Date of Interview: 05/18/2012
Dr. Roscoe Brown served as one of the Tuskegee Airmen during World War II. As squadron commander of the 100th Fighter Squadron of the 332nd Fighter Group, Brown flew 68 long-range missions from August of 1944 to March of 1945. For his service, he received the Distinguished Flying Cross. In 2007, the Tuskegee Airmen were collectively awarded the Congressional Gold Medal by President George W. Bush.
The experiences of the Tuskegee Airmen are highlighted in Red Tails, a film produced by George Lucas [theatrical release date: January 20, 2012]. The film was directed by Anthony Hemingway and based upon a screenplay crafted by John Ridley and Aaron McGruder. In support of the DVD release [May 22, 2012], Dr. Roscoe Brown spoke with Clayton Perry about his Air Force experience, life under “Jim Crow,” and the value of education.
Clayton Perry: Long before you became a Tuskegee Airman, at what point in your childhood did you become interested in aviation?
Roscoe Brown: At that time, aviation was very new, and Charles Lindbergh had flown across the Atlantic Ocean. When I was a kid about six years old, my parents took me to the Smithsonian Institution to look at the Spirit of St. Louis plane, and I became interested in aviation. Aviation was only about thirty years old when Lindbergh flew across the ocean. During the 1930s, they had air races. Many of us made airplane models, and we flew models of World War II planes and racing planes. Many of us wanted to be pilots, but because of the racism and the segregation, we didn’t have the opportunity. I grew up in Washington, D.C., which was a segregated city, and we went to all-black schools. That opportunity didn’t come until the beginning of World War II when they started the Tuskegee Airmen.
Clayton Perry: Before joining the Air Force, you attended Springfield College. What was your area of study?
Roscoe Brown: Springfield College was an integrated college. There were sixteen blacks out of about 650 students. I ended up being the valedictorian of my class. I majored in health and physical education, which is now known as sports medicine. I had a triple major in chemistry and premedical studies. When I came back from the service, I went for my Ph.D., which I got in the field of exercise physiology and sports medicine.
Clayton Perry: When you arrived at Tuskegee, what was your initial impression of Alabama?
Roscoe Brown: Well, as you know, the Southern part of the country was racially segregated, and the segregation was very brutal in some instances and very demeaning in other instances. You couldn’t go to restaurants. You couldn’t go to theatres. That was the law of the land in the Southern part of the country, and we couldn’t do anything about it. But the reason they picked Tuskegee is that there was a famous college there – [Tuskegee Institute] – which was founded by Booker T. Washington in 1881. They had a substantial number of black professionals – doctors, lawyers, and professors. That environment was a positive environment. In addition, following the stupidity of segregation, the military spent a million dollars to build a separate air base to train the Tuskegee Airmen. The pilots that trained us were white pilots, most of whom really believed that we could learn to fly. The ones who didn’t were eventually transferred. So, we had some good instruction and some good support, and it’s because of that support, and our own energy, and our own desire to be the best we could be that we ended up to be as good we were.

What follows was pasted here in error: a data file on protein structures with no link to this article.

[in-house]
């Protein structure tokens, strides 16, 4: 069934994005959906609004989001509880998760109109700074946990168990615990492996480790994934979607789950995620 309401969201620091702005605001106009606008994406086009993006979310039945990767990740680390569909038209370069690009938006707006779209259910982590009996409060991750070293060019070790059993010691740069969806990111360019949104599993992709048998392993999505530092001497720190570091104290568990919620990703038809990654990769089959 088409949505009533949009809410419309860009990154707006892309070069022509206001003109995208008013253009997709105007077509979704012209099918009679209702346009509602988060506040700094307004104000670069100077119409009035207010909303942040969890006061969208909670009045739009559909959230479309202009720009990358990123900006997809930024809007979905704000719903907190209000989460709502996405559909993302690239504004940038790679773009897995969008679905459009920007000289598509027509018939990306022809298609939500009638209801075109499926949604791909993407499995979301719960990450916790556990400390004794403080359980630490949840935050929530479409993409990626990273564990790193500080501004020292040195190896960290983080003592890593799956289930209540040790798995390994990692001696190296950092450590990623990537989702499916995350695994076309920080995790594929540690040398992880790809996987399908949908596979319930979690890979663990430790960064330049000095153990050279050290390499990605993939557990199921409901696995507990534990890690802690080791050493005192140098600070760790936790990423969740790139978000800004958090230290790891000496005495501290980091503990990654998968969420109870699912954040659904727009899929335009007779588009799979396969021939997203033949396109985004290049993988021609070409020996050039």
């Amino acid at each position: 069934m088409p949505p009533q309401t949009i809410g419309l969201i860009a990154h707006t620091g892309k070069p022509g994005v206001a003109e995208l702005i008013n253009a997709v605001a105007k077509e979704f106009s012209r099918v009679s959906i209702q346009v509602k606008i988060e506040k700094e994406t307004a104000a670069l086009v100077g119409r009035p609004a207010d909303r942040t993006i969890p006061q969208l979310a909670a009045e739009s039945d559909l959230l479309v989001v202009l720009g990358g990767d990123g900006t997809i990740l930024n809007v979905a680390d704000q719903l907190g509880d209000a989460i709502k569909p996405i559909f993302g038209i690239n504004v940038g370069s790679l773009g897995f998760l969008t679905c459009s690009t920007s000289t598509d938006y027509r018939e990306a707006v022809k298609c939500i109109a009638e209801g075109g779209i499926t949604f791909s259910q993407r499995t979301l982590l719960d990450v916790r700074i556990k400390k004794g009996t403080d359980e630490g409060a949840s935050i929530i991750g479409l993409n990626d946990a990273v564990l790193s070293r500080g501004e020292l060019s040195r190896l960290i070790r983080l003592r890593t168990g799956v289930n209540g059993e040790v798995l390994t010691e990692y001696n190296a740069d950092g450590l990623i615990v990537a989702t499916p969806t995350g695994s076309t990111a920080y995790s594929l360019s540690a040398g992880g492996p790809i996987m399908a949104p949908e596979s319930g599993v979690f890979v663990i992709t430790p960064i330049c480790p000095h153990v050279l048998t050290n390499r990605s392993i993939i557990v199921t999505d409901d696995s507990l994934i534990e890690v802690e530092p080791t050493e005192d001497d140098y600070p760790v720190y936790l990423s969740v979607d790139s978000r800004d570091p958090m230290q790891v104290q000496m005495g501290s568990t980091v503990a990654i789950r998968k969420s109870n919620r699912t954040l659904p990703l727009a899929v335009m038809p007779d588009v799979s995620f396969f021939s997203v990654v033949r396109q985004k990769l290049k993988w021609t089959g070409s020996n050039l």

Clayton Perry: How long was the training process? And at what point did you begin combat flying?
Roscoe Brown: The Tuskegee experience started in March of 1941. Pearl Harbor was December of 1941. The first class graduated in March of 1942. The length of the training for the average trainee was nine months, so that between the military orientation and your going into the service, it was about a year between the time you first went in and you finally got your wings. I went in, in March of 1943, and I got my wings in March of 1944. I completed my combat transition in July of 1944, and in August of 1944, I was flying combat missions, which I flew until April of 1945.
Clayton Perry: You eventually became squadron commander of the 100th Fighter Squadron of the 332nd Fighter Group. Could you talk about your rise up the ranks?
Roscoe Brown: Well, when you start out as a new pilot, you become a “wingman” for a pilot. We flew in groups of four planes. We had a flight leader and a wingman, and an element leader and a wingman. So, you start out as a wingman, and you’re pretty good. You get moved up to element leader and then you get to be flight leader. I was flight leader after about maybe twenty missions. I flew sixty-eight missions. At the end of the war, I was commander of my squadron. Prior to that I was the operations officer for the squadron, which meant I established who was going to fly and where they were going to fly. I led my squadron when we were on the mission to Berlin – which is depicted in Red Tails – and that’s when I shot down the jet over Berlin.